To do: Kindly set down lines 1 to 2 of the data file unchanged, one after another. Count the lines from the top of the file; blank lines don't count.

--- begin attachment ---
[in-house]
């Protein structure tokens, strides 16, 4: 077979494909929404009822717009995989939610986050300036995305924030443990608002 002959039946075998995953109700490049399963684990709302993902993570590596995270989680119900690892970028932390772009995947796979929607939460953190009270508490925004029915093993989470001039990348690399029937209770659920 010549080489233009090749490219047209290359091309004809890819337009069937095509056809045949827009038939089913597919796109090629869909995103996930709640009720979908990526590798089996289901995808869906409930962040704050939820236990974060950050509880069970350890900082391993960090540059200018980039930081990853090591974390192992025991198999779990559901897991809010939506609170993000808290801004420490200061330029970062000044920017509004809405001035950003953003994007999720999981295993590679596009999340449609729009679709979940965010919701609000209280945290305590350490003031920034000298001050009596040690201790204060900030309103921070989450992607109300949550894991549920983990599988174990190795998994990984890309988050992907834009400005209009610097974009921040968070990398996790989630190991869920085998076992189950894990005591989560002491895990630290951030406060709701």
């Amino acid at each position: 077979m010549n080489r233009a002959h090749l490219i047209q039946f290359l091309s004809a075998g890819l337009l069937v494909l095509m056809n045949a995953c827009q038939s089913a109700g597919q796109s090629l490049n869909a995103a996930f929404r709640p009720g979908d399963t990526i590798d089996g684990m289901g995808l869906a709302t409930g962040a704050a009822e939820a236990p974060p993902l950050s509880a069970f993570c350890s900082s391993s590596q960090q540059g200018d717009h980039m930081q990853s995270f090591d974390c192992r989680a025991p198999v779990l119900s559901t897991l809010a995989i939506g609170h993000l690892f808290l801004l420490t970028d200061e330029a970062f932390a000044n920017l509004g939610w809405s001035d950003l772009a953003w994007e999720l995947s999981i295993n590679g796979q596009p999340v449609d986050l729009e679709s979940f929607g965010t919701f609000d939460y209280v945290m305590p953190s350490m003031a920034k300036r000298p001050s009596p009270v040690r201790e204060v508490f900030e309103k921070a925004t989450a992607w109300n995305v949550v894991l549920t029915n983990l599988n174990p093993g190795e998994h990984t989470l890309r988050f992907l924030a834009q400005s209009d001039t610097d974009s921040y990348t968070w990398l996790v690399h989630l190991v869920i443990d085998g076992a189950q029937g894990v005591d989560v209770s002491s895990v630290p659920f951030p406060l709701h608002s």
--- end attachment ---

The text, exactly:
[in-house]
């Protein structure tokens, strides 16, 4: 077979494909929404009822717009995989939610986050300036995305924030443990608002 002959039946075998995953109700490049399963684990709302993902993570590596995270989680119900690892970028932390772009995947796979929607939460953190009270508490925004029915093993989470001039990348690399029937209770659920 010549080489233009090749490219047209290359091309004809890819337009069937095509056809045949827009038939089913597919796109090629869909995103996930709640009720979908990526590798089996289901995808869906409930962040704050939820236990974060950050509880069970350890900082391993960090540059200018980039930081990853090591974390192992025991198999779990559901897991809010939506609170993000808290801004420490200061330029970062000044920017509004809405001035950003953003994007999720999981295993590679596009999340449609729009679709979940965010919701609000209280945290305590350490003031920034000298001050009596040690201790204060900030309103921070989450992607109300949550894991549920983990599988174990190795998994990984890309988050992907834009400005209009610097974009921040968070990398996790989630190991869920085998076992189950894990005591989560002491895990630290951030406060709701």